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cell theory summary

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Introduction

2.1.1 Outline Cell Theory * All living things are made of cells. * Cells are the smallest unit of life. * Existing cells have come from other cells. * Stated in this way Cell Theory might be attributed to Schleiden and Schwann (1838). * Robert Hooke first coined the term 'cell' after observing the structure of cork in 1655. * The first observation of living cells was by Anton van Leeuwenhoek in 1674. * Retrospectively we regard the observations of Hooke and Leeuwenhoek as important contributions in the development of cell biology. However at the time the the microscope was regarded by many as a toy and not as a serious scientific instrument. The philosophy of science at this time was dominated by the physical sciences and 'reductionism' which held the view that all natural phenomena could ultimately all be best explained in terms of its constituent parts, namely molecules and atoms. Biology at this time was not established as a serious autonomous science, rather, physics and chemistry were regarded as 'science'. The dutch were regarded as the best lens makers of the time and it is there that the best telescopes and microscopes were being made. Newton himself was not appointed to the Royal Society until (December 21, 1671 ) the invention of his reflecting telescope. The work for which Newtonian became more famous followed this time and began with his discussion on how light is composed of a spectrum. The context and historical development of optics has been covered by in the outstanding BBC broadcast In Our Time. 2.1.2 Discuss the evidence of cell theory a. All living things are made of cells: When living things are observed under the microscope they consistently appear to be composed of cells. However, there are a number of examples of cells that do not conform to the standard notion of what a cell looks like at the microscopic level. ...read more.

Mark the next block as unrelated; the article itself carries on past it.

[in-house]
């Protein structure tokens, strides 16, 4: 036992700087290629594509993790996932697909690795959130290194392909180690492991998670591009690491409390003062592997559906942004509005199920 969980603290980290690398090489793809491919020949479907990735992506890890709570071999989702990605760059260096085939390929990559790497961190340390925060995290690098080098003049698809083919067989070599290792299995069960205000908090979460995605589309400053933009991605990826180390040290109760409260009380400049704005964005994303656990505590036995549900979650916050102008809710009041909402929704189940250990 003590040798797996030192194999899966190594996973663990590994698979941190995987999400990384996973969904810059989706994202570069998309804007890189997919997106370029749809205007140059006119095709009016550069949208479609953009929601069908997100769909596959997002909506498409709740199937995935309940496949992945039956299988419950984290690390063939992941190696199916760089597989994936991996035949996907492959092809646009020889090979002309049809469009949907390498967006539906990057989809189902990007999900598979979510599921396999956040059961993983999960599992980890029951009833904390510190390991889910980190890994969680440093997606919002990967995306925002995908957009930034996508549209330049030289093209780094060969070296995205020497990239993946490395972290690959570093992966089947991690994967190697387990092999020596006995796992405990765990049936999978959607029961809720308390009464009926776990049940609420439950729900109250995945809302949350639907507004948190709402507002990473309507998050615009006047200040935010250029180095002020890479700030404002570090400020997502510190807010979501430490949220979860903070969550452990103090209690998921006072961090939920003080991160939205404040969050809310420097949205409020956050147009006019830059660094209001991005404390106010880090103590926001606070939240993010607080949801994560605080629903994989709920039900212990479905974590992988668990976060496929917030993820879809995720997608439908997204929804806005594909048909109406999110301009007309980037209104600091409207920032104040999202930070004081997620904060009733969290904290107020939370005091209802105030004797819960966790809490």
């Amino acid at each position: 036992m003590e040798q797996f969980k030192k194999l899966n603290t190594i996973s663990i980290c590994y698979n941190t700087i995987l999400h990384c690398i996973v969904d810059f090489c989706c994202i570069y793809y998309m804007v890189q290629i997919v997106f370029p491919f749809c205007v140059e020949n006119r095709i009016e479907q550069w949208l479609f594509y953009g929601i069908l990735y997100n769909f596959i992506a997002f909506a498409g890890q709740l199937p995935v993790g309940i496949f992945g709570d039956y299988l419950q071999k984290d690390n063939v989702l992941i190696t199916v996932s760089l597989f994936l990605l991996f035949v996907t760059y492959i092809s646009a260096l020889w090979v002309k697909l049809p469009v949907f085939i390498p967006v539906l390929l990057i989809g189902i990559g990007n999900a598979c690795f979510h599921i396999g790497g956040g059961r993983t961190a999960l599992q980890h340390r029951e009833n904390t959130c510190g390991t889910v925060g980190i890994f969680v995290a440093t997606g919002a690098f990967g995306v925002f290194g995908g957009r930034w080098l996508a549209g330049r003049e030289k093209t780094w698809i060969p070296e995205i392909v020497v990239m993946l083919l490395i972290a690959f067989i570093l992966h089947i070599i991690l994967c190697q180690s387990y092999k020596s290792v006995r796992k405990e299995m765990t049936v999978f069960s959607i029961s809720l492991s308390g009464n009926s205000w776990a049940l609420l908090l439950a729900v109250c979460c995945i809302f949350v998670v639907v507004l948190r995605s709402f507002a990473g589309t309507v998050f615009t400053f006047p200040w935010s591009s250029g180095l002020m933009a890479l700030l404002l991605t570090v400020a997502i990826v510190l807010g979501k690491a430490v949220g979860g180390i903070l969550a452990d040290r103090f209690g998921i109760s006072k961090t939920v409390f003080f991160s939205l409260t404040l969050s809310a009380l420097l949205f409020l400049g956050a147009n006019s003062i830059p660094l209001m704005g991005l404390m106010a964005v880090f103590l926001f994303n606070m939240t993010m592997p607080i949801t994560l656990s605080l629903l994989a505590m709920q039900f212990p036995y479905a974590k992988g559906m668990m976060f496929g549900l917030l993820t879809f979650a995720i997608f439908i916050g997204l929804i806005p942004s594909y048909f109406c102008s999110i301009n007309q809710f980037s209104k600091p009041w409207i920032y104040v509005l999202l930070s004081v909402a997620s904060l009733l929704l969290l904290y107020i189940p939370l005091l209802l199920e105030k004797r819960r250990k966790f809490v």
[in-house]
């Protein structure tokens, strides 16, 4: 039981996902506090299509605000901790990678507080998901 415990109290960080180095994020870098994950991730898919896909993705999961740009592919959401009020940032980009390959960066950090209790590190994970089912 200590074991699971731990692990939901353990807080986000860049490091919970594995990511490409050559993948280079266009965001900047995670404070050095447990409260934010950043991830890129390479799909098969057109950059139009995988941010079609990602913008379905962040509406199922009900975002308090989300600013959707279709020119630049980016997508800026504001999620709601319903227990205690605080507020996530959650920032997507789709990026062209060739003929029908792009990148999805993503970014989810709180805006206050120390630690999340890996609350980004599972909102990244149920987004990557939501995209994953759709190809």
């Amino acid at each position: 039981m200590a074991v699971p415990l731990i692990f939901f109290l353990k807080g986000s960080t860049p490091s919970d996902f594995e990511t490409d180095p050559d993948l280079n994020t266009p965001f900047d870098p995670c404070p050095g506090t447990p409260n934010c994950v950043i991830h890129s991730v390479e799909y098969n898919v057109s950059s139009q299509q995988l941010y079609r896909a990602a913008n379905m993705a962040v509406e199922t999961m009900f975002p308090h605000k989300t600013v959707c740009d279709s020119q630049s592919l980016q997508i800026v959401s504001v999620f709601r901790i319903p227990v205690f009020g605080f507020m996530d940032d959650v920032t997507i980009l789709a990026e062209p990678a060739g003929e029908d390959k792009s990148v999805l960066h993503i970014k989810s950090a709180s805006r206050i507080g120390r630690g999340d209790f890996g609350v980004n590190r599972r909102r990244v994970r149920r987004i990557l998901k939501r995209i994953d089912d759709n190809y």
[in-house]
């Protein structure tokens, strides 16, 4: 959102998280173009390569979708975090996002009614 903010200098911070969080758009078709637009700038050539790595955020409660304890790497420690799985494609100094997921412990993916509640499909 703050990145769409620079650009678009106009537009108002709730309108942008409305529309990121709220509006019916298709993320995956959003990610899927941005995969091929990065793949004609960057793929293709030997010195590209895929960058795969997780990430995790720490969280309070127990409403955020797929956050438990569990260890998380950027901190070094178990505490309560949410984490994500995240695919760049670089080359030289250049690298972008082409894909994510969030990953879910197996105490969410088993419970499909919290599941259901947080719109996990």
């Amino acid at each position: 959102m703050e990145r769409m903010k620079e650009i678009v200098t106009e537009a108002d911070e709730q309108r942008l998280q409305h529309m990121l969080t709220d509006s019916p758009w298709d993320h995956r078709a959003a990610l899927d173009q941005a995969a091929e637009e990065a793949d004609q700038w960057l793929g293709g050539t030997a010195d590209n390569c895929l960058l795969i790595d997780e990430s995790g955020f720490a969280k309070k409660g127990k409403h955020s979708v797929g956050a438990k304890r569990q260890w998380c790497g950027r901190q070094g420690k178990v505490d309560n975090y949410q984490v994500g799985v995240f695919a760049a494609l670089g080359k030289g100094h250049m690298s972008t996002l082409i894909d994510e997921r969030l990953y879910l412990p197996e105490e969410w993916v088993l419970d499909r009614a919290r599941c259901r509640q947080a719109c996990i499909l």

Middle

Loxodonta africana (African elephant). This is the largest land living mammals. The adult African elephants can reach a length of 18-24 feet and a height of 10-13 feet. They weigh in at 8,800-15,500 pounds .Maximum size is reached at around 25 years of age. According to the calculations above the elephant should have a small surface are to volume ratio in comparison to smaller animals. Heat exchange ought to be quite slow which would be a problem for an animal living in a warm region. The elephant has evolved large ears to increase the surface area for heat exchange allowing the elephant to remain cool. * Small organisms have the opposite problem of a rapid rate of exchange with the environment. Sorex minutus (pygmy shrew) Size: Approximately 60mms from tip of nose to base of tail. The tail is around 40mms long. Mass: 4 grams. This shrew looses body heat so fast that it consumes food at a furious rate simply to produce heat from respiration. I understand that this particular species needs to eat every two hours to stay alive. This is a brief introduction to scaling in biological systems. There are a variety of other fascinating examples. 2.1.7 Multicellular organisms show emergent properties syllabus: 'Emergent properties arise from the interaction of the component parts; the whole is greater than the sum of the parts'. 'I define life as....a whole that this pre-supposed by all its parts' S. Coleridge Systems biologists attempt to put together the parts that make up a system and then observe the properties of that 'emerge' from the system but which could not have predicted from the parts themselves. As a model consider the electric light bulb. The bulb is the system and is composed of a filament made of tungsten, a metal cup, and a glass container. We can study the parts individually how they function and the properties they posses. ...read more.